If you’re a fan of Joshua Oppenheimer’s Oscar-nominated, critically-acclaimed documentary The Act of Killing, then this new trailer will definitely interest you. The Look of Silence is a follow-up/companion piece to last year’s deeply affecting film, in which Oppenheimer flips the script and focuses on the son of a victim of the mass Indonesian genocide, taking a stirring tactic to allowing the man to confront those who were involved in his father’s murder.

The trailer for the Werner Herzog and Errol Morris-produced The Look of Silence is sparse but effectively gorgeous. Oppenheimer showed off his penchant for capturing beautiful landscapes and imagery with The Act of Killing, and that talent is in full effect here — the cinematography in this thing looks great. But that’s not all — The Look of Silence promises a uniquely poignant human experience.

In The Act of Killing, Oppenheimer interviewed perpetrators of the 1965 Indonesian genocide, who slaughtered thousands of people whom they accused of communism, asking them to recreate their crimes in a manner they saw fit. In his follow-up, Oppenheimer follows the son of one such genocide victim, who uses his job as an optometrist to confront the men responsible for killing his father during their eye exams.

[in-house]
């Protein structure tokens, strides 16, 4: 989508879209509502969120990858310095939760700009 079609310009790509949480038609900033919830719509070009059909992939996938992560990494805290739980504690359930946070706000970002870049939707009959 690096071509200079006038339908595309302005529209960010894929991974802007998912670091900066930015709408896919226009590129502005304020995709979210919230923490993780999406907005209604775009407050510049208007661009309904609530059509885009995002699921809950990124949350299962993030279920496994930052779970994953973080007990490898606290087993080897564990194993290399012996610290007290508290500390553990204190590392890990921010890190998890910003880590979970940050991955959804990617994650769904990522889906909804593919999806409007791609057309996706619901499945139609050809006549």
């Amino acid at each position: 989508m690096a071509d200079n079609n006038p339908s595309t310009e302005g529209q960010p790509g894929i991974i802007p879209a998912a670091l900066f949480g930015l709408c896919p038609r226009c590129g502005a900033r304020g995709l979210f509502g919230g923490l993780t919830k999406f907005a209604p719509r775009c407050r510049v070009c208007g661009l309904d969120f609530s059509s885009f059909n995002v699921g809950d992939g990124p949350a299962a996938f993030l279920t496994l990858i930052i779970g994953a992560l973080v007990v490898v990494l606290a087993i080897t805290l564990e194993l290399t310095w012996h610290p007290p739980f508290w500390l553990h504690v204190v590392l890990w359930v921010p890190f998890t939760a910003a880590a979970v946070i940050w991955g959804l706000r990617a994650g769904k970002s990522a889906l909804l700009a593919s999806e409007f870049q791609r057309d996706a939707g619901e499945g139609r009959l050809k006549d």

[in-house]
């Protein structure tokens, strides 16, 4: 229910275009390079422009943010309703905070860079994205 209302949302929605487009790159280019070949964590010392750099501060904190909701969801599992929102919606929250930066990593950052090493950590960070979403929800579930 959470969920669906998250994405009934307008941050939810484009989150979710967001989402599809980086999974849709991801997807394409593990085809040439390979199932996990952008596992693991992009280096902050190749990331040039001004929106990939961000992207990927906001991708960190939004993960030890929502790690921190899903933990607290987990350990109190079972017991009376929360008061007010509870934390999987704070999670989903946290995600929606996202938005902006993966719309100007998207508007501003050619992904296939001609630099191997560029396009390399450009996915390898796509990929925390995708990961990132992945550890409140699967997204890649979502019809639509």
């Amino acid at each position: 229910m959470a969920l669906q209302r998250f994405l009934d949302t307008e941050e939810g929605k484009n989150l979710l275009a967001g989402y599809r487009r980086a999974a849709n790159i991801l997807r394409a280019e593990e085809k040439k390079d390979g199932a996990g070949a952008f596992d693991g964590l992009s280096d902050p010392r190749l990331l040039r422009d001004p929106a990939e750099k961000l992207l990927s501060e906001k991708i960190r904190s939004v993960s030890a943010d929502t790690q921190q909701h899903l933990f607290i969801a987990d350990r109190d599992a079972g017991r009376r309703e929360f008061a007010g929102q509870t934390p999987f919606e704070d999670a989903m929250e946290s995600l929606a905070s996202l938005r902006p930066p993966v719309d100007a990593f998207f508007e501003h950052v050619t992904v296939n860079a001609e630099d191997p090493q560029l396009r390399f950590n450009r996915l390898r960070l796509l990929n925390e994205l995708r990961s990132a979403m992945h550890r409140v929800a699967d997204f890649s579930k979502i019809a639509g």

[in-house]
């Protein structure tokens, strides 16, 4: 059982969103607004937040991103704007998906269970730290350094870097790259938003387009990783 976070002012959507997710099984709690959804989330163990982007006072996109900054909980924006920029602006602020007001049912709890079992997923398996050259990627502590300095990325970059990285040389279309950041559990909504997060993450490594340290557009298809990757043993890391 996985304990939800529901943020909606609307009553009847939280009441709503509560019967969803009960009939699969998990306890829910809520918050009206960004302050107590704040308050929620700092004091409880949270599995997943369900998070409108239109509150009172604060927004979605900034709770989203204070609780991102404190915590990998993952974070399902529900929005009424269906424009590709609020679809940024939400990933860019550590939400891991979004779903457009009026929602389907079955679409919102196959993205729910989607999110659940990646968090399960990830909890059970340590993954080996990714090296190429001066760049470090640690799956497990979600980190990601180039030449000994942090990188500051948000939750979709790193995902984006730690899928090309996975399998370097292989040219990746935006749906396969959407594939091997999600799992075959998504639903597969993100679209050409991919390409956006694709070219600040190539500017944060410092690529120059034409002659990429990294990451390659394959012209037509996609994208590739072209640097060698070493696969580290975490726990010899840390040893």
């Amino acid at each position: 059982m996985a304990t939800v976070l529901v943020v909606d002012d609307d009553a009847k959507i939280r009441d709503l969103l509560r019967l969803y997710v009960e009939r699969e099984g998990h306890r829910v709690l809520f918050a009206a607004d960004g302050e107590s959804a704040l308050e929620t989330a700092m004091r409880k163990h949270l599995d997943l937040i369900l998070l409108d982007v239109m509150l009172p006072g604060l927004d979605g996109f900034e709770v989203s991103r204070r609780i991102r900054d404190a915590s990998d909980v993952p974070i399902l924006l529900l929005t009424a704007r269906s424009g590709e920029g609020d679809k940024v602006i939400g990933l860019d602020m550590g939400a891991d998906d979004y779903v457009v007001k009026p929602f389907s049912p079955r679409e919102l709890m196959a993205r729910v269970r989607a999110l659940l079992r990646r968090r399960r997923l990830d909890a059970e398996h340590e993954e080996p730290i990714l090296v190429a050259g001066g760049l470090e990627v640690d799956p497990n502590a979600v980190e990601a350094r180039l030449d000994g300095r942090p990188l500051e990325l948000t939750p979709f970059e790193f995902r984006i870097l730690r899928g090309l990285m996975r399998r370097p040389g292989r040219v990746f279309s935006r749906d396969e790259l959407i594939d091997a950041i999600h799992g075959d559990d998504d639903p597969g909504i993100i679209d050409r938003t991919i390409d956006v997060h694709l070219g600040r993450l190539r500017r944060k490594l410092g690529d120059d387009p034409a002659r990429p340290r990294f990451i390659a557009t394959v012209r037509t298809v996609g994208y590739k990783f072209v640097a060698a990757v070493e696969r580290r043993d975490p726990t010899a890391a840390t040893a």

That’s an unnerving conceit, and one that should make for an excellent, powerful series of interviews.

The Look of Silence is Joshua Oppenheimer’s powerful companion piece to the Oscar®-nominated The Act Of Killing. Through Oppenheimer’s footage of perpetrators of the 1965 Indonesian genocide, a family of survivors discovers how their son was murdered, as well as the identities of the killers. The documentary focuses on the youngest son, an optometrist named Adi, who decides to break the suffocating spell of submission and terror by doing something unimaginable in a society where the murderers remain in power: he confronts the men who killed his brother and, while testing their eyesight, asks them to accept responsibility for their actions. This unprecedented film initiates and bears witness to the collapse of fifty years of silence.

The Look of Silence will be released by Drafthouse Films this summer.